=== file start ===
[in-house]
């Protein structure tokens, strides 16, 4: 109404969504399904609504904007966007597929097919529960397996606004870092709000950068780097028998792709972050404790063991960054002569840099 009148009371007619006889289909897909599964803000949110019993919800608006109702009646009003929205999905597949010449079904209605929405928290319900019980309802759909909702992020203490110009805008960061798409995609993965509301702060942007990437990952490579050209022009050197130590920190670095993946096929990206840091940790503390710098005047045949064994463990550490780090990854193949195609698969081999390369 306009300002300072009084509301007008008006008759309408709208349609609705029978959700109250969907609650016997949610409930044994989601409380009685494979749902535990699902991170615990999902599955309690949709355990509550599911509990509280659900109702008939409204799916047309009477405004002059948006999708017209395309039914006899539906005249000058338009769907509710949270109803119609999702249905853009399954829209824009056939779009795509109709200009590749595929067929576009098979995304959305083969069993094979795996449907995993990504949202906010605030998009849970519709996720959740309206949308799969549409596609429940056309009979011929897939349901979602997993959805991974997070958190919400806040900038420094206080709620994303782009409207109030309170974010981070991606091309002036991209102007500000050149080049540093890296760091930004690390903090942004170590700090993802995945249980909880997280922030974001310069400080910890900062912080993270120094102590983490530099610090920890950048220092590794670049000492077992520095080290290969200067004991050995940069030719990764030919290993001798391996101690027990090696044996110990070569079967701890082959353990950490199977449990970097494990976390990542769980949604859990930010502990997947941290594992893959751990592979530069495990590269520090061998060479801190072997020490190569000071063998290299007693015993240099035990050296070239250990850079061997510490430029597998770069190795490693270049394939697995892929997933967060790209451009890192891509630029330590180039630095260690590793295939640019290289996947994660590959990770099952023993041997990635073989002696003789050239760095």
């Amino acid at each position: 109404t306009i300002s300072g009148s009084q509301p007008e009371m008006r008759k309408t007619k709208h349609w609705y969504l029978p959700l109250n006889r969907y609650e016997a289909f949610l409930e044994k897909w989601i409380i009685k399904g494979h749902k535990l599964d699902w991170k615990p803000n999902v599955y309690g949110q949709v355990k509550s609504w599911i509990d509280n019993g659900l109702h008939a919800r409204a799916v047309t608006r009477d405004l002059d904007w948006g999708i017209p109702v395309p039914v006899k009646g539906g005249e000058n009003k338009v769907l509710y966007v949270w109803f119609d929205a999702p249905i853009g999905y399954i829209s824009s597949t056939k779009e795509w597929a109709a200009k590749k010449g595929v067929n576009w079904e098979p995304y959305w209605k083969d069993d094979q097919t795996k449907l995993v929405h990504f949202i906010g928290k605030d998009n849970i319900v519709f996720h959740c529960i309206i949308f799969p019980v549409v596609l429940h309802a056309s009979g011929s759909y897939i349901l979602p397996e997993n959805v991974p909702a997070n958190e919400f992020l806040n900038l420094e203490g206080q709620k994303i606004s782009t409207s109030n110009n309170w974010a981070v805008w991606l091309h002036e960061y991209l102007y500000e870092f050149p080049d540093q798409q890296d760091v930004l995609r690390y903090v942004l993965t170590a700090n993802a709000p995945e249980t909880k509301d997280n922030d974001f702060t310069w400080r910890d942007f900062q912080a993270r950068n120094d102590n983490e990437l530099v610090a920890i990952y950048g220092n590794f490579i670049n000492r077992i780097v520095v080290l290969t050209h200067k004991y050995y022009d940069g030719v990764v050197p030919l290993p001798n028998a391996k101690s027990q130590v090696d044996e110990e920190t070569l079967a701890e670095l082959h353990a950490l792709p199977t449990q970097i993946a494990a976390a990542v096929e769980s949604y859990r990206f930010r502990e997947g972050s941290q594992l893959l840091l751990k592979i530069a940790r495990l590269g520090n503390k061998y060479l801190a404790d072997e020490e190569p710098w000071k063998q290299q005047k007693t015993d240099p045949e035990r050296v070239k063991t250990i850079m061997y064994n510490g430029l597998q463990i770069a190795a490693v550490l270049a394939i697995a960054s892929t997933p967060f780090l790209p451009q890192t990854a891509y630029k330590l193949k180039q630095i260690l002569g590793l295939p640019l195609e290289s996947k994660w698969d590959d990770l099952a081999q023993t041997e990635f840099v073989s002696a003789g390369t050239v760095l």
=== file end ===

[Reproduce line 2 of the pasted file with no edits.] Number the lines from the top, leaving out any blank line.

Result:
């Protein structure tokens, strides 16, 4: 109404969504399904609504904007966007597929097919529960397996606004870092709000950068780097028998792709972050404790063991960054002569840099 009148009371007619006889289909897909599964803000949110019993919800608006109702009646009003929205999905597949010449079904209605929405928290319900019980309802759909909702992020203490110009805008960061798409995609993965509301702060942007990437990952490579050209022009050197130590920190670095993946096929990206840091940790503390710098005047045949064994463990550490780090990854193949195609698969081999390369 306009300002300072009084509301007008008006008759309408709208349609609705029978959700109250969907609650016997949610409930044994989601409380009685494979749902535990699902991170615990999902599955309690949709355990509550599911509990509280659900109702008939409204799916047309009477405004002059948006999708017209395309039914006899539906005249000058338009769907509710949270109803119609999702249905853009399954829209824009056939779009795509109709200009590749595929067929576009098979995304959305083969069993094979795996449907995993990504949202906010605030998009849970519709996720959740309206949308799969549409596609429940056309009979011929897939349901979602997993959805991974997070958190919400806040900038420094206080709620994303782009409207109030309170974010981070991606091309002036991209102007500000050149080049540093890296760091930004690390903090942004170590700090993802995945249980909880997280922030974001310069400080910890900062912080993270120094102590983490530099610090920890950048220092590794670049000492077992520095080290290969200067004991050995940069030719990764030919290993001798391996101690027990090696044996110990070569079967701890082959353990950490199977449990970097494990976390990542769980949604859990930010502990997947941290594992893959751990592979530069495990590269520090061998060479801190072997020490190569000071063998290299007693015993240099035990050296070239250990850079061997510490430029597998770069190795490693270049394939697995892929997933967060790209451009890192891509630029330590180039630095260690590793295939640019290289996947994660590959990770099952023993041997990635073989002696003789050239760095």